THE last time Redditch played host to pro boxing, almost 70 years ago, the winner of the main event, a lightweight named Johnny Mann, hailed from Birmingham. So light-heavy Shakan Pitters, albeit behind closed doors due to the current situation, was continuing something of a tradition when he widely outpointed Newark’s Chad Sugden to secure the vacant British title.
Shak’s height and reach advantages ultimately proved the difference. Sugden – nursing a nasty cut to the lip having been tagged by a right uppercut in the second – was unable to get in close enough, regularly enough, to make any real inroads.
Chad, who also finished marked around the left eye, did have his moments but not enough of them. With little of any real substance coming back, Pitters was more than happy to keep it long and work from a distance. Regular combinations and uppercuts allowed him to bank round after round. Although there wasn’t quite so much daylight between the pair in the later stages, there was never any doubt as to the outcome.
Phil Edwards and Marcus McDonnell both scored 118-111, while Terry O’Connor saw it 119-111. Steve Gray refereed.
Brixton cruiser Isaac Chamberlain, previously a Southern Area champion and returning to the ring after a near-two-year absence, found Wolverhampton’s Antony Woolery in combative mood in the first session of a bout scheduled for eight.
The taller Londoner, who executed a little pirouette prior to the commencement of hostilities, edged forward early doors and whipped over a nice left. Woolery, looking to upset the applecart and dubbed “The Bull”, was quick to reply, slamming home a pair of meaty right hooks to the head and another right downstairs.
Any threat of an upset, however, proved short-lived, and working behind the jab, Chamberlain began to assert his authority. By the start of the third he was doubling up that jab and starting to put his shots together. Antony found himself increasingly under fire and backed up to the ropes, which is where he remained as Isaac whaled away looking for the one punch that would finish it.
That punch turned out to be a punishing left to the body which dropped Woolery to the canvas with no real prospect of beating the count of referee Edwards. The official reached ‘seven’ before waving it off, to leave Chamberlain a technical count-out winner at 1-27.
Though there was disappointment for Woolery, his Wolverhampton counterpart, Conah Walker, was once again in celebratory mode, having bagged victory number eight with a shutout 60-54 win over Sutton Coldfield super-welter and old adversary, Nathan Bendon.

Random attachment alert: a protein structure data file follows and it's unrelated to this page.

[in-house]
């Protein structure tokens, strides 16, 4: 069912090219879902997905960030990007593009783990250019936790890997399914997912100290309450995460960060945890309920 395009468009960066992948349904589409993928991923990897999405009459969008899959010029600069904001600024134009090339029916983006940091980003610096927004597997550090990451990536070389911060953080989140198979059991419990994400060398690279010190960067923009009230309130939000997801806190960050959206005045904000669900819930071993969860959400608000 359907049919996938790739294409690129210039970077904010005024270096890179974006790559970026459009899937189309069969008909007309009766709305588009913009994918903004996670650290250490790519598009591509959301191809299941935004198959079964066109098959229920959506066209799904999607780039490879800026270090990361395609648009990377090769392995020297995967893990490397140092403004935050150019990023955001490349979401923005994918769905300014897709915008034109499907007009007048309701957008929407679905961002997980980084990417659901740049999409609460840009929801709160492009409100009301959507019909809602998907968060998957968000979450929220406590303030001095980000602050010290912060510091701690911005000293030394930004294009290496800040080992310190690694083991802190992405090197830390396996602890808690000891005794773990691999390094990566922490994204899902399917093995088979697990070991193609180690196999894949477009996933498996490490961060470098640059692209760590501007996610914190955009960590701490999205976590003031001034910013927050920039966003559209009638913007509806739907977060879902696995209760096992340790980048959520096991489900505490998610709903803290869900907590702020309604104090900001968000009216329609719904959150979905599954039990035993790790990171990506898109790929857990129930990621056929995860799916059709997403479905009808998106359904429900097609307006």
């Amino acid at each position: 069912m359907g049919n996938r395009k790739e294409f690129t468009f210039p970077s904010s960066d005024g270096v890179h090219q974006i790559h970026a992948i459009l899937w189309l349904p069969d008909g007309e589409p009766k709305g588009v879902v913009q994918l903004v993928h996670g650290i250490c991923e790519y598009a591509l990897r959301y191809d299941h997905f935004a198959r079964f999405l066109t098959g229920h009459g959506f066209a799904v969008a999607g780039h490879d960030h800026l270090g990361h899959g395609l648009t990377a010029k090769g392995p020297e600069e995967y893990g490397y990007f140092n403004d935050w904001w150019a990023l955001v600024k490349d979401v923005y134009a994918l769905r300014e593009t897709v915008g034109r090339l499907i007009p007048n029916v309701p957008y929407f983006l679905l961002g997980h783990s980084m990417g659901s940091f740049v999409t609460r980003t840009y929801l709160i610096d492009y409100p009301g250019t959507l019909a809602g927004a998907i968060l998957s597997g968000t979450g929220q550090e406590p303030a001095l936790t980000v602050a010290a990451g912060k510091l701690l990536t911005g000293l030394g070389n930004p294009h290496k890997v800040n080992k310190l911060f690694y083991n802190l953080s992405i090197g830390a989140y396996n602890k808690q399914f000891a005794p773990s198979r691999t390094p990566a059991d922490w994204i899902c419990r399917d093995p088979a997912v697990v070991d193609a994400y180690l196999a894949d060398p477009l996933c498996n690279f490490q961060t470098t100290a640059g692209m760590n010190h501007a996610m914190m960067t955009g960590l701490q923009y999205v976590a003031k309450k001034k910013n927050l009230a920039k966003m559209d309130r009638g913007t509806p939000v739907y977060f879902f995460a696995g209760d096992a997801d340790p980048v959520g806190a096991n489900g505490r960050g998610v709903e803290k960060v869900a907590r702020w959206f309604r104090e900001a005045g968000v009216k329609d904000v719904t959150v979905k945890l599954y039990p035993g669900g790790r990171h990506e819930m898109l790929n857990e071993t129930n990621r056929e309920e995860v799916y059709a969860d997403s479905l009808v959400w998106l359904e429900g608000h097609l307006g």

Walker had been due to challenge Kaisee Benjamin for the Birmingham fighter’s Midlands Area welterweight title in what on paper looked a fine matchup. Yet those plans were scuppered just a few days prior to the show when Kaisee withdrew, resulting in Bendon stepping in as a late substitute.
The pair had first exchanged pleasantries at Walsall Town Hall not much over a year ago and on that occasion Conah, now unbeaten in nine, had run out a 58-56 points winner. This hastily arranged renewing of acquaintances – while producing a wider scoreline from third man Edwards – proved competitive right through to the finish. Bendon fully played his part and was certainly not there just to make up the numbers.
Promoter Mick Hennessy’s son, Michael Hennessy Jnr, in search of a fourth paid victory having joined the pro ranks 15 months ago, went in with Burford’s Tom Brennan over six. Hennessy edged home by the narrowest of margins on the card of Mr Edwards who, at the conclusion of a tough contest, scored 58-57 in favour of the Sevenoaks man, for whom it would have been a great learning fight.
Michael had been down towards the end of the second, though was adjudged to have stumbled and no count was forthcoming.
Birmingham’s Idris Virgo had his first fight since October of last year, ostensibly a rust-shedding exercise against one-fight Brummie novice Josh Hodgins, who had been outpointed over four on his only previous outing.
Hodgins might have gone the distance first time out but it wasn’t happening here in this slated four-rounder. Virgo’s rust-shedding exercise proved positively brief – 104 seconds was all it took. A body shot sent Josh sprawling to the canvas on all fours, his gasp as the left hook found its target audible in the quiet arena. Mr Edwards was the man in the middle.
THE VERDICT: Sugden is beaten this time but will doubtless come back stronger, while Pitters will prove a handful for all domestically.
Shakan Pitters (174lbs 5oz), 14-0 (4), w pts 12 Chad Sugden (174 1/2lbs), 11-2-1 (4); Isaac Chamberlain (204lbs), 11-1 (5), w tco 3 Antony Woolery (201bs 3oz), 2-3; Michael Hennessy Jnr (159 3/4lbs), 4-0-1, w pts 6 Tom Brennan (159lbs 1oz), 1-2; Conah Walker (153 3/4lbs), 8-0-1 (2), w pts 6 Nathan Bendon (155lbs 3oz), 3-3-1 (1); Idris Virgo (166lbs 10oz), 6-0-1 (1), w ko 1 Josh Hodgins (164 1/4lbs), 0-2.